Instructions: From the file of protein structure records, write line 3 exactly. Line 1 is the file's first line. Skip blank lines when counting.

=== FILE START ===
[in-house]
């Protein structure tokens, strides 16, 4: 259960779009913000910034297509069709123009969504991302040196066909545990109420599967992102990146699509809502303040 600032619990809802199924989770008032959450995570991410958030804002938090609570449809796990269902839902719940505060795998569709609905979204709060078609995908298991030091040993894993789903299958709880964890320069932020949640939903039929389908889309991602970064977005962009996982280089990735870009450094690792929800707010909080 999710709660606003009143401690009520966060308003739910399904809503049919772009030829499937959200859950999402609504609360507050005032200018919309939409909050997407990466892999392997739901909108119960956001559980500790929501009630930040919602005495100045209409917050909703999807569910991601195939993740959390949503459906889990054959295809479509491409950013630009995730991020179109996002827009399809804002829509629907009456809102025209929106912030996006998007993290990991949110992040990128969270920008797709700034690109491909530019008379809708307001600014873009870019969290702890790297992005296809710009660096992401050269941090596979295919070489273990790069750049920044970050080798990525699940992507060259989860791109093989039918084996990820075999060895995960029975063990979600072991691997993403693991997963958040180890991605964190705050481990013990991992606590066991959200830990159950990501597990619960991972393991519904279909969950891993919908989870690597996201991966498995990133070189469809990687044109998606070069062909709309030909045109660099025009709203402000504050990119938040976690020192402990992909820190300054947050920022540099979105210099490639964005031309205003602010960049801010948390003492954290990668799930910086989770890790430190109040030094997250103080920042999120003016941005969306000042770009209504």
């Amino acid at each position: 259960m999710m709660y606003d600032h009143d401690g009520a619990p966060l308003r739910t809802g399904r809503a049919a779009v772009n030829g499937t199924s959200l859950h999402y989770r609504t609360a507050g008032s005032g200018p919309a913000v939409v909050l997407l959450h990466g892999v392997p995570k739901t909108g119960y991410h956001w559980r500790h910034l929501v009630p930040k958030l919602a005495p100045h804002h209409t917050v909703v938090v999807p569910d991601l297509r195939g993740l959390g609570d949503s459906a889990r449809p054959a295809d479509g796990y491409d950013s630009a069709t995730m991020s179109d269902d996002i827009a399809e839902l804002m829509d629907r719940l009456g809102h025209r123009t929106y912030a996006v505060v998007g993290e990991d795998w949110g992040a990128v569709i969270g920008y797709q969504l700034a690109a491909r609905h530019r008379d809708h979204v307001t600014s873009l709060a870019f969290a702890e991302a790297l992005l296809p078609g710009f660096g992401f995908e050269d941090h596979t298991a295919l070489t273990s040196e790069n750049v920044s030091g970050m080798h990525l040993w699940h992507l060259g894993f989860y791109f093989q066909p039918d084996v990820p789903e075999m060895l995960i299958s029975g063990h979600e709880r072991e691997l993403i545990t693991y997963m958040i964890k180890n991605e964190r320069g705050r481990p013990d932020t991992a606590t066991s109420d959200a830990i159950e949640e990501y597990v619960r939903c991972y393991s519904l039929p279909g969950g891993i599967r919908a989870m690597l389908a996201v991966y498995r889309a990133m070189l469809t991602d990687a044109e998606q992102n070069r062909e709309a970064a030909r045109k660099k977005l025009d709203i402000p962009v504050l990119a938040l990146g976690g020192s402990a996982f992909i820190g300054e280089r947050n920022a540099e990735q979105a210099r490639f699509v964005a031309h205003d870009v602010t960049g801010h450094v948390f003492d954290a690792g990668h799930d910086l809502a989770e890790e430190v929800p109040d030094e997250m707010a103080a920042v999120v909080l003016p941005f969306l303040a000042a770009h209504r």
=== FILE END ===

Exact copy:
């Amino acid at each position: 259960m999710m709660y606003d600032h009143d401690g009520a619990p966060l308003r739910t809802g399904r809503a049919a779009v772009n030829g499937t199924s959200l859950h999402y989770r609504t609360a507050g008032s005032g200018p919309a913000v939409v909050l997407l959450h990466g892999v392997p995570k739901t909108g119960y991410h956001w559980r500790h910034l929501v009630p930040k958030l919602a005495p100045h804002h209409t917050v909703v938090v999807p569910d991601l297509r195939g993740l959390g609570d949503s459906a889990r449809p054959a295809d479509g796990y491409d950013s630009a069709t995730m991020s179109d269902d996002i827009a399809e839902l804002m829509d629907r719940l009456g809102h025209r123009t929106y912030a996006v505060v998007g993290e990991d795998w949110g992040a990128v569709i969270g920008y797709q969504l700034a690109a491909r609905h530019r008379d809708h979204v307001t600014s873009l709060a870019f969290a702890e991302a790297l992005l296809p078609g710009f660096g992401f995908e050269d941090h596979t298991a295919l070489t273990s040196e790069n750049v920044s030091g970050m080798h990525l040993w699940h992507l060259g894993f989860y791109f093989q066909p039918d084996v990820p789903e075999m060895l995960i299958s029975g063990h979600e709880r072991e691997l993403i545990t693991y997963m958040i964890k180890n991605e964190r320069g705050r481990p013990d932020t991992a606590t066991s109420d959200a830990i159950e949640e990501y597990v619960r939903c991972y393991s519904l039929p279909g969950g891993i599967r919908a989870m690597l389908a996201v991966y498995r889309a990133m070189l469809t991602d990687a044109e998606q992102n070069r062909e709309a970064a030909r045109k660099k977005l025009d709203i402000p962009v504050l990119a938040l990146g976690g020192s402990a996982f992909i820190g300054e280089r947050n920022a540099e990735q979105a210099r490639f699509v964005a031309h205003d870009v602010t960049g801010h450094v948390f003492d954290a690792g990668h799930d910086l809502a989770e890790e430190v929800p109040d030094e997250m707010a103080a920042v999120v909080l003016p941005f969306l303040a000042a770009h209504r």